Wow, wait a minute. You just told us it’s stupid to measure ROI, now you’re gonna put up a post telling us how to measure ROI? Are you just trying to create controversy or are you just putting up any old post?
Actually, it’s none of the above.
Why Measure ROI?
In many large and medium sized businesses, projects that can’t measure ROI don’t get done and projects who don’t perform well on the basis of ROI get axed. I understand why CMO, CEO, and boards really want to ensure profitability and the best way to do that is to hold every department and project accountable in financial terms, right?
Well, as you’ve heard me say before, it makes no sense to measure ROI for some business functions and marketing, especially social media marketing, is one of them. But, that’s NOT because social media marketing doesn’t provide favorable ROI, it’s just that its hard to equate the two. Also, as I mentioned in my post yesterday, there’s a time lag between social media marketing efforts and ROI.
Effectively Measure ROI
So, now we have a conundrum. How do we measure ROI when social media marketing doesn’t map DIRECTLY to sales and when there’s a time lag between efforts and returns? Of course, here I’m talking about earned advertising — the interactions on your Facebook wall or your Twitter profile. With paid social media advertising it’s easier to measure ROI using traditional tools.
I turns out the answer is simple, but not easy. Get the right metrics.
See, when CFOs and other analytical types talk about measuring ROI, what they really want to look at is “what did you do for me today?” What these bean counters want to do is take the easy way out — they want to graph the relationship between the costs of a business action and sales or calculate a ROI as a percentage of investment normally using sales as the measure of return. Commonly, firms want to ax projects that don’t meet some standard ROI, like 20%.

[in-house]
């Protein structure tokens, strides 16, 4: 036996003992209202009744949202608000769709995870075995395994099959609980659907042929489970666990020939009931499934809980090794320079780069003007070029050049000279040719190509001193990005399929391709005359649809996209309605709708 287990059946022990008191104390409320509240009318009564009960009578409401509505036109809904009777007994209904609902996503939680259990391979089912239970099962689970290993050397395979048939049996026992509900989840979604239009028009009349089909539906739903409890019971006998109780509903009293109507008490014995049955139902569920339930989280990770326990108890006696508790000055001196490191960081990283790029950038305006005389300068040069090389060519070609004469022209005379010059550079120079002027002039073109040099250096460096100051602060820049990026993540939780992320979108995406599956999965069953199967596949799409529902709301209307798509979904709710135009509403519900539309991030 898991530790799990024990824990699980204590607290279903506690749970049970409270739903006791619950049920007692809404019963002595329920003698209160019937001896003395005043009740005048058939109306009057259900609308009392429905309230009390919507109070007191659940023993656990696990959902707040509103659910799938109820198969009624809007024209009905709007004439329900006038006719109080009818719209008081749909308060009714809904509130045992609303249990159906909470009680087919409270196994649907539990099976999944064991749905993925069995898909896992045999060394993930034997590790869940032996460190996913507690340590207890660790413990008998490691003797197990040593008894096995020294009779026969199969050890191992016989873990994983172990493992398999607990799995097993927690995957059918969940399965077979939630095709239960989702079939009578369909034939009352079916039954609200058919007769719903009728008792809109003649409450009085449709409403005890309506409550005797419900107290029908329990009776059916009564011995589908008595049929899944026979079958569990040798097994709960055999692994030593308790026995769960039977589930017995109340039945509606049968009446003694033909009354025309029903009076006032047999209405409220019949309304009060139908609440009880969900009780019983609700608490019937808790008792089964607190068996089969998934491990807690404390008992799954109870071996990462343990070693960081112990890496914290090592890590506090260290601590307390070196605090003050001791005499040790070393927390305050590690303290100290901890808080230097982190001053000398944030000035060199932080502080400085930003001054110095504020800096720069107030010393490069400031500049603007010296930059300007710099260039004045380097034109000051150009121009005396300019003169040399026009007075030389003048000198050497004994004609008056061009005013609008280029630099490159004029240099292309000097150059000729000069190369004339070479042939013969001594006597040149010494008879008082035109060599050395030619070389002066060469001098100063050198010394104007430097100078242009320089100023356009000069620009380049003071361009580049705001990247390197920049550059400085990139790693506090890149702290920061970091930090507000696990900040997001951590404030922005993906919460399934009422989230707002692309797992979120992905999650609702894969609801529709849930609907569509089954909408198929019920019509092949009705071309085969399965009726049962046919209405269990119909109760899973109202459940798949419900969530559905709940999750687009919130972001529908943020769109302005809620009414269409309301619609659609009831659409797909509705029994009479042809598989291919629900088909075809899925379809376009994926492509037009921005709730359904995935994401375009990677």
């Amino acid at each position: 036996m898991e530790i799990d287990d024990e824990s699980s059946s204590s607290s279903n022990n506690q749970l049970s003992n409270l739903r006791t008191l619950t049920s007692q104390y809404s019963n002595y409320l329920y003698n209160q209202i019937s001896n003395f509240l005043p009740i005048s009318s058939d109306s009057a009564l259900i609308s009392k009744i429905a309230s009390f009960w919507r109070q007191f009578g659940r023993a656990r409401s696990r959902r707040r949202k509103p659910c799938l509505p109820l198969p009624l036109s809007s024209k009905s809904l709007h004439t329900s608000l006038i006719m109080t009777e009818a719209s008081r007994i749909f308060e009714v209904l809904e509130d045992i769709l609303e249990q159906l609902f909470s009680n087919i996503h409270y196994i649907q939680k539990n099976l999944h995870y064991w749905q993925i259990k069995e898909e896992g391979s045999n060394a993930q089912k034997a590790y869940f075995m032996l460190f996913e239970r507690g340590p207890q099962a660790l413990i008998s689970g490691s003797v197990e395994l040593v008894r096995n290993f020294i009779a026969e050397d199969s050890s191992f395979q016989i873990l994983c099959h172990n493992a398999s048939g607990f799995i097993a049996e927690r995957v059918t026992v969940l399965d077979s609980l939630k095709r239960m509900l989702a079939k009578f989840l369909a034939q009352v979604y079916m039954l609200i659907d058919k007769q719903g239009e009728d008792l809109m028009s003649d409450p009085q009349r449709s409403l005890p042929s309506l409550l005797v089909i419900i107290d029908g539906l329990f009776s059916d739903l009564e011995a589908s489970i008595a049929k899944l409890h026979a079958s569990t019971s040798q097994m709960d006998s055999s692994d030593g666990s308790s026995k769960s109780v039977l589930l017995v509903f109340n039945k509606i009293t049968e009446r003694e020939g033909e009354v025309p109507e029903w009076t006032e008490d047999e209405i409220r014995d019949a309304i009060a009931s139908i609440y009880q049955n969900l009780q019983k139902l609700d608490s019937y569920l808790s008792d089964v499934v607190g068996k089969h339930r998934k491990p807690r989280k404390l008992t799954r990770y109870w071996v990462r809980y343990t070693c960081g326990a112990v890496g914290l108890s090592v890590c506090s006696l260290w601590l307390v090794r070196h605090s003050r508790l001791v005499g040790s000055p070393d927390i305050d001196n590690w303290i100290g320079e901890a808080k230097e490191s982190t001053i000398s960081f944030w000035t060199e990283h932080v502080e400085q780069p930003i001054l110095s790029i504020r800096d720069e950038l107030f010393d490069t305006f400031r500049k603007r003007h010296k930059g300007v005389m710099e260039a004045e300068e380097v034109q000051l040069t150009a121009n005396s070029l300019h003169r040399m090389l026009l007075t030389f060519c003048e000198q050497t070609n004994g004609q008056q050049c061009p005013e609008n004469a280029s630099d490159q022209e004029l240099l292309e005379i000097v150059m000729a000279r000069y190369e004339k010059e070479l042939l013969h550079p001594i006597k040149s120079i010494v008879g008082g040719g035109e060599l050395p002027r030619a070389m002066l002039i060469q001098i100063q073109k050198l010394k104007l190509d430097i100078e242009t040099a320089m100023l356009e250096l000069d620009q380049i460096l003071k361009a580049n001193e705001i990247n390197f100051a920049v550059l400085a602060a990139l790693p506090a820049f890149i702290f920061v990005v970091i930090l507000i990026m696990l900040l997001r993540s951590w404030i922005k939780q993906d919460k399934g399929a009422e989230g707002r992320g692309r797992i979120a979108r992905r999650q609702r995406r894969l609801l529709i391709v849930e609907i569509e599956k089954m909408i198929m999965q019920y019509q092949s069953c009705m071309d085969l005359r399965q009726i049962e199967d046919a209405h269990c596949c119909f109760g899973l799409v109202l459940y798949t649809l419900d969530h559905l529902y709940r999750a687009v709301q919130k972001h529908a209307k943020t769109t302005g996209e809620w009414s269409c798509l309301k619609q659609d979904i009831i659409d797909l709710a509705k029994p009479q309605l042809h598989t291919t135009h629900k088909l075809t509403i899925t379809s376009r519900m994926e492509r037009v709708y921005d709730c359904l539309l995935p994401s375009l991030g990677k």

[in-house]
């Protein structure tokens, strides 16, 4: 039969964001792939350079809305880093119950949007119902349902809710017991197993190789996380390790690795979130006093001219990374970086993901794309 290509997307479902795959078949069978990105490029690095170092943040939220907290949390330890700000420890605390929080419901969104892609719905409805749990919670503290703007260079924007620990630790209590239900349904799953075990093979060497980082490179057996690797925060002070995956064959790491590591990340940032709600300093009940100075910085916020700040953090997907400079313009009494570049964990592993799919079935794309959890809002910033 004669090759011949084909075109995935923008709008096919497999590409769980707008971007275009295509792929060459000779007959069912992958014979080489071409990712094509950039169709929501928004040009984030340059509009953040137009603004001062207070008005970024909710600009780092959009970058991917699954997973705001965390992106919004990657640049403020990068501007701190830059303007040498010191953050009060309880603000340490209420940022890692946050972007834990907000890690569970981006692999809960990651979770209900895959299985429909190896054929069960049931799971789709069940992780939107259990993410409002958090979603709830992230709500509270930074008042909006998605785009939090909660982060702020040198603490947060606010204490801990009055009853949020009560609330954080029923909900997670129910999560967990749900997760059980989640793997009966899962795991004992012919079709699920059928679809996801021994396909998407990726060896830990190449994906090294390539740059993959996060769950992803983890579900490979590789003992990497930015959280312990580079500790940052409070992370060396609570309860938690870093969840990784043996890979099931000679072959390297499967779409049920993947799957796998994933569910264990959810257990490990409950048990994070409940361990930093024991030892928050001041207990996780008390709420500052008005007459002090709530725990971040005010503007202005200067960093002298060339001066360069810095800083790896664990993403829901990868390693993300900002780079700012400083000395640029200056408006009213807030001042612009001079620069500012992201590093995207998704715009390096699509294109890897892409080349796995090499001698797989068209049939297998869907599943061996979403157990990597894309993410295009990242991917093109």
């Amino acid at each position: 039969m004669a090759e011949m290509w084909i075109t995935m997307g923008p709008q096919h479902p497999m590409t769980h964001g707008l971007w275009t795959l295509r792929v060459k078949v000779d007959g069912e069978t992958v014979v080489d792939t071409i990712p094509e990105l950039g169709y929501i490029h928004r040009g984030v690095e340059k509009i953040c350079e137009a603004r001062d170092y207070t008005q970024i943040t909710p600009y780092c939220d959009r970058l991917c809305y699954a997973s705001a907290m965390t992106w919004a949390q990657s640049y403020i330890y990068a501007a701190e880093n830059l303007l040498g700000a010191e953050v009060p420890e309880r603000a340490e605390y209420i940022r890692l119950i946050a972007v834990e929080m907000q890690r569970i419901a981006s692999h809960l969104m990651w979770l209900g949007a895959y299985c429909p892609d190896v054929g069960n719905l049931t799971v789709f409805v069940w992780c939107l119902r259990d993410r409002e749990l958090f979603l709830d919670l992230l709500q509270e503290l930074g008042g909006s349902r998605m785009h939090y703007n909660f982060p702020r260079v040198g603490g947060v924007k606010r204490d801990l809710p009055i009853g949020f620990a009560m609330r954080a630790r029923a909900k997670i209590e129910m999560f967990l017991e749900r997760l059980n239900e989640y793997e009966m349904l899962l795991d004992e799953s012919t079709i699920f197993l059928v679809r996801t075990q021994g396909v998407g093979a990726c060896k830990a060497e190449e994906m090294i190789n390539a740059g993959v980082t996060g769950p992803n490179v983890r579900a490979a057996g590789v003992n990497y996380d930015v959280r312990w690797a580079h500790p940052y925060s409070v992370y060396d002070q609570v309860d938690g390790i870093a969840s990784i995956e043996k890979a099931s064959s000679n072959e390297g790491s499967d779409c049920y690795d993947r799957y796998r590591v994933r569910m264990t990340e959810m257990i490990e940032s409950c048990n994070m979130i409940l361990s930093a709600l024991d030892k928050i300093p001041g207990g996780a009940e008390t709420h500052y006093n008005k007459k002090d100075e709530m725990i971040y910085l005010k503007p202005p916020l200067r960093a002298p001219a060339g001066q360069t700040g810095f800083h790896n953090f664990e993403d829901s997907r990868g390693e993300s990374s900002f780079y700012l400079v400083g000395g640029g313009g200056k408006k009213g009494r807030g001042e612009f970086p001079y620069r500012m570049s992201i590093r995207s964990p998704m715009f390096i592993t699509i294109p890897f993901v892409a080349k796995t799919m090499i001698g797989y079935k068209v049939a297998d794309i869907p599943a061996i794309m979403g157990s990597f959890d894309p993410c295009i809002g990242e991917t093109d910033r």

And, it’s this simplistic ROI measure that doesn’t work for marketing and social media — which is why I argue you shouldn’t measure ROI.
But, you can measure ROI — you just have to be a little more creative. Simply, substituting measures such as # of Likes, # of Followers, and # of shares doesn’t work very well as an alternative measure of ROI.
Instead, we can marry traditional market research with online metrics to get a pretty good measure of ROI. But, this takes a little work. More than just tracking income and expenses.
Ways to Measure ROI in Social Media
- You could measure ROI like advertising agencies do — get a focus group together or send out surveys to assess changing attitudes, beliefs, and behaviors related to the brand. Remember the Fishbein and Ajzen model I showed you yesterday? Once you have the data you can do a regression to determine how strong the relationship is between attitudes and behaviors using the focus group or survey data (it’s easier with quantitative data). Once you know the relationship, all you need to do is monitor attitude changes about your brand using listening software, like Radian6 and you can measure ROI using the strength of this relationship.
- Put together a consumer panel. Ask them to track what they buy. I recently attended a webinar where the firm had purchase data from households, along with Facebook data for the people in the household. Hence, the firm know how often they saw brand messages from the firm and the person’s friends on Facebook, whether the individual Liked the brand, and whether they engaged the brand on Facebook. Using this data, the firm CAN calculate the value of a Fan, the value of a share on Facebook, and the value of an engaged Fan. Now you have an accurate means to extrapolate across your social media to measure ROI from your social media investment.
Maybe you have some more ideas of how a firm can measure ROI. Please share them using the comments below.
Final Thoughts About Measuring ROI
Sure, none of this is easy. It takes a little more time to collect and analyze this data and the data cost a little bit. So, it’s nowhere near as easy to calculate ROI in marketing and social media. but not impossible.